By Show and Tell
By Bree Davies
By Bree Davies
By Cory Casciato
By Emilie Johnson
By Robin Edwards
By Bree Davis
By Josiah M. Hesse
As the audience files in, a woman sits alone on the empty stage. The wonderful, simple set design features an abstract-expressionist backdrop suggesting both a cold, gray sky and, later, the walls of the cold, gray city. The woman writes little notes and tears them from her pad, neatly and with ritualistic deliberation. Then she puts each scrap of writing into a brown bottle, screws the lid back on and throws it solemnly into "the sea" (a man in a black mask catches each bottle, studies it without opening it, and waits for the next). This goes on for quite some time after the play actually begins, too, until a man in a trench coat and fake mustache enters and tries to engage the woman in conversation. They know each other, as it turns out: He is the rogue cop who tried to pin the murder of her son on her.
The story flashes back then, to the interrogation. Cruel, cold-blooded and insane as the cop's behavior is, we see the source of Betty's inviolable isolation. Winding back through the course of her life over the few short weeks she lived in New York City, we learn how Betty and Bert, her fourteen-year-old son, found themselves enmeshed in nasty schemes and degraded lives. Bert hangs with tough street kids who roll homosexuals for fun and profit, and Betty works for a nefarious travel agency that sells honeymoon trips to gullible young newlyweds.
We meet Betty's dead sister, Rosalie, and watch her re-enact the drama of drawing Betty down into a sordid life. It's Rosalie who longs for death and finds it, in true absurdist fashion, under the wheels of a bicycle--the cyclist even rifles her purse for money to pay for the damage she did to his bike.
Rosalie also unfolds the mystery of Bert's death to the audience, though never to Betty. The casual grotesqueries of conscienceless teen murderers ring too true and too close to endure easily. When Bert's head rolls across the stage in a bloody plastic bag, the eery noise it makes chills the heart--not because we believe it's real, but because the legions of abused and neglected children who populate our city streets grow more ruthless every day.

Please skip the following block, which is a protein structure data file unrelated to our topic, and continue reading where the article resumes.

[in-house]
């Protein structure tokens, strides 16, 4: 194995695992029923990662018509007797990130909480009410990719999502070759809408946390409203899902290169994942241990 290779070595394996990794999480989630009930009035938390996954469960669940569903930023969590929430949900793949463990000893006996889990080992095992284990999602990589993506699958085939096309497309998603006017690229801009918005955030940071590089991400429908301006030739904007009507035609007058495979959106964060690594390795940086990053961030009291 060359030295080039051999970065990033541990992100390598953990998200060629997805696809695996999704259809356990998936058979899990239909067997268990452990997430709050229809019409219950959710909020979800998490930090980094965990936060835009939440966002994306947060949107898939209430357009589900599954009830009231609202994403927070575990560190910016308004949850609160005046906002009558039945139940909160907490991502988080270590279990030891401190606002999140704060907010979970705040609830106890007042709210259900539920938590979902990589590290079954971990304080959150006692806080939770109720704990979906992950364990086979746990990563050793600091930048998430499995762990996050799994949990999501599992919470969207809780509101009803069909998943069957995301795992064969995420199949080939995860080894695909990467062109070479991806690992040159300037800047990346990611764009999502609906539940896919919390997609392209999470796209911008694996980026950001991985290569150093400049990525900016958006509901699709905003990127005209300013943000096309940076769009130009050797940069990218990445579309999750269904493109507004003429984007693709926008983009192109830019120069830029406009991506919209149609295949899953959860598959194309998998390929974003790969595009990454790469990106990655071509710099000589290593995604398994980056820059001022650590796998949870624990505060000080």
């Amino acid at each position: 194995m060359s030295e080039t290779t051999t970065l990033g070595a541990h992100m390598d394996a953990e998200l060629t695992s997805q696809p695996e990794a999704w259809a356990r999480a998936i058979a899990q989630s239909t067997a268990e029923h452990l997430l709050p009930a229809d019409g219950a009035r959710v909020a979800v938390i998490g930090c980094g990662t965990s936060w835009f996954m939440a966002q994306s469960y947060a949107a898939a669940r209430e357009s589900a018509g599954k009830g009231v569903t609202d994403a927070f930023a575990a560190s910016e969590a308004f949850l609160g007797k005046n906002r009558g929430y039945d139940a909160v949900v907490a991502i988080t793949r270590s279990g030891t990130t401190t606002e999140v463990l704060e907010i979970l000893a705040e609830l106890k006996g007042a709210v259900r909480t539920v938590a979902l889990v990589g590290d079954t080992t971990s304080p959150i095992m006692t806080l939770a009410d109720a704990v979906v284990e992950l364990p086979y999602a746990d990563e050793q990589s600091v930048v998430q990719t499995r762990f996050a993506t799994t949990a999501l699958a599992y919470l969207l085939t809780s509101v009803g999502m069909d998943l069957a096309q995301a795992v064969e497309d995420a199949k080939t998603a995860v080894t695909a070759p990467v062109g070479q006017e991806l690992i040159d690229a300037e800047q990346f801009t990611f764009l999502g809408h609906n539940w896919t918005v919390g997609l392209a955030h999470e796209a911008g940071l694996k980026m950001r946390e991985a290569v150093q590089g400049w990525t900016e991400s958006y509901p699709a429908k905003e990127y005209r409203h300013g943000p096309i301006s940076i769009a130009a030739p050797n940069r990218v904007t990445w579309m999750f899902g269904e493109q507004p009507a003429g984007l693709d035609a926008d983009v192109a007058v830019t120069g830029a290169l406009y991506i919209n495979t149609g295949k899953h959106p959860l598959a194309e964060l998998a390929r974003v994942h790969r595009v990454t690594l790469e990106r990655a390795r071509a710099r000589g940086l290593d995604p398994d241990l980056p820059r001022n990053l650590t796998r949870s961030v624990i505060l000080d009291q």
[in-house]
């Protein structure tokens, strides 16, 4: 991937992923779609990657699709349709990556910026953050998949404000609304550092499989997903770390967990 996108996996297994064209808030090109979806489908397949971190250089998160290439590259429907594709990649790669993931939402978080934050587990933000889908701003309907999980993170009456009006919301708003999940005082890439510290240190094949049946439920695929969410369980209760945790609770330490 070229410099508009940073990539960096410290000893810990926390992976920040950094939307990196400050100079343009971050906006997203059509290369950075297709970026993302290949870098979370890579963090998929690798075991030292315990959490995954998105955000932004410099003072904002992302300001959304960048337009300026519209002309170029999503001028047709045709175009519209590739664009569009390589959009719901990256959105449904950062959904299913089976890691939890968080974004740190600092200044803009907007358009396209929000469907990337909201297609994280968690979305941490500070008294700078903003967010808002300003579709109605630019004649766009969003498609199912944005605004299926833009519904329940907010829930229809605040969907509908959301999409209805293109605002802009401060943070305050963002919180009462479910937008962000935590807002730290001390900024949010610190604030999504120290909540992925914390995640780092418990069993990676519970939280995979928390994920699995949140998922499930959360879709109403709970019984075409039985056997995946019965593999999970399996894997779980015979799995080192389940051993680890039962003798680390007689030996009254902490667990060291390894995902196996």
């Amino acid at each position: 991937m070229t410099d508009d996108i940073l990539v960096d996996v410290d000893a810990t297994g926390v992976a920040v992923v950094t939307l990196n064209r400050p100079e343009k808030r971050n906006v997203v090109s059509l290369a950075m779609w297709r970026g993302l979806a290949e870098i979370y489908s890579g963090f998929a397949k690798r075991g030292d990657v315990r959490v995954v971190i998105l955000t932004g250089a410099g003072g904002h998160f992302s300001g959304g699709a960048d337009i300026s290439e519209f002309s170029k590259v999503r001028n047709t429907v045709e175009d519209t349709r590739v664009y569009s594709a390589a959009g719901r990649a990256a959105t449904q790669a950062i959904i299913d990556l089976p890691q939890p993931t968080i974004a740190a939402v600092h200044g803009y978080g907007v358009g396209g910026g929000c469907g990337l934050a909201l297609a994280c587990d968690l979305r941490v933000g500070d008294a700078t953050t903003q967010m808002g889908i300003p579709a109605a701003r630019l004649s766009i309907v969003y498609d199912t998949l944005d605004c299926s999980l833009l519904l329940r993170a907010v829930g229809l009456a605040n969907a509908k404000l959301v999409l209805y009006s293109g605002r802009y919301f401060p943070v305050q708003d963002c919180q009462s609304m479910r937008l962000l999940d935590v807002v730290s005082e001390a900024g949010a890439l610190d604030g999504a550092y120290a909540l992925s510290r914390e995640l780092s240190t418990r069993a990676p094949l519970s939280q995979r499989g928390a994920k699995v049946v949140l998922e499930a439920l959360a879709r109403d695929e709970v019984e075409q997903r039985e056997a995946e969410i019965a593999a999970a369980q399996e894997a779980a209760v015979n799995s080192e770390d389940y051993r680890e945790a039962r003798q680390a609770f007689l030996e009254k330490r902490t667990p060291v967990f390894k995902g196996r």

Director Jeffrey Turner stages Guare's convolutions of plot and character so well that we never feel confused about what is happening to whom or why. The play unravels like a mystery, yet every plot twist is intentionally predictable. Turner keeps the comic timing fast-paced and sharp; there are few wasted movements, and the time burns by quickly.
The best news, though, is Juliana Bellinger's Betty--a moving, layered performance that never fails to make surprising each facet of the character's tormented psyche. Bellinger's power lies in her ability to project intense anguish, weakness and humor all at once (or in rapid succession). Her splendid work is enhanced and balanced by the teenagers in the show--foremost among them young Kevin Townley as Bert. Townley is a natural on stage; he already oozes stage presence, understands how to construct a character and moves like a gazelle or a bumptious puppy as needed. Shanti Lowry, Tana Wojczuk and Justin Speer help build the horror of the piece with their natural performances of troubled children.
However, despite the keen performances and Turner's clever execution, the play itself is still maddeningly empty. The only answer to the terrible suffering of human experience, in Guare's view, is death--which he pictures as liberating and invigorating. Quite an irony, when you think about it--and a ghastly reminder of just how death-centered American culture has become.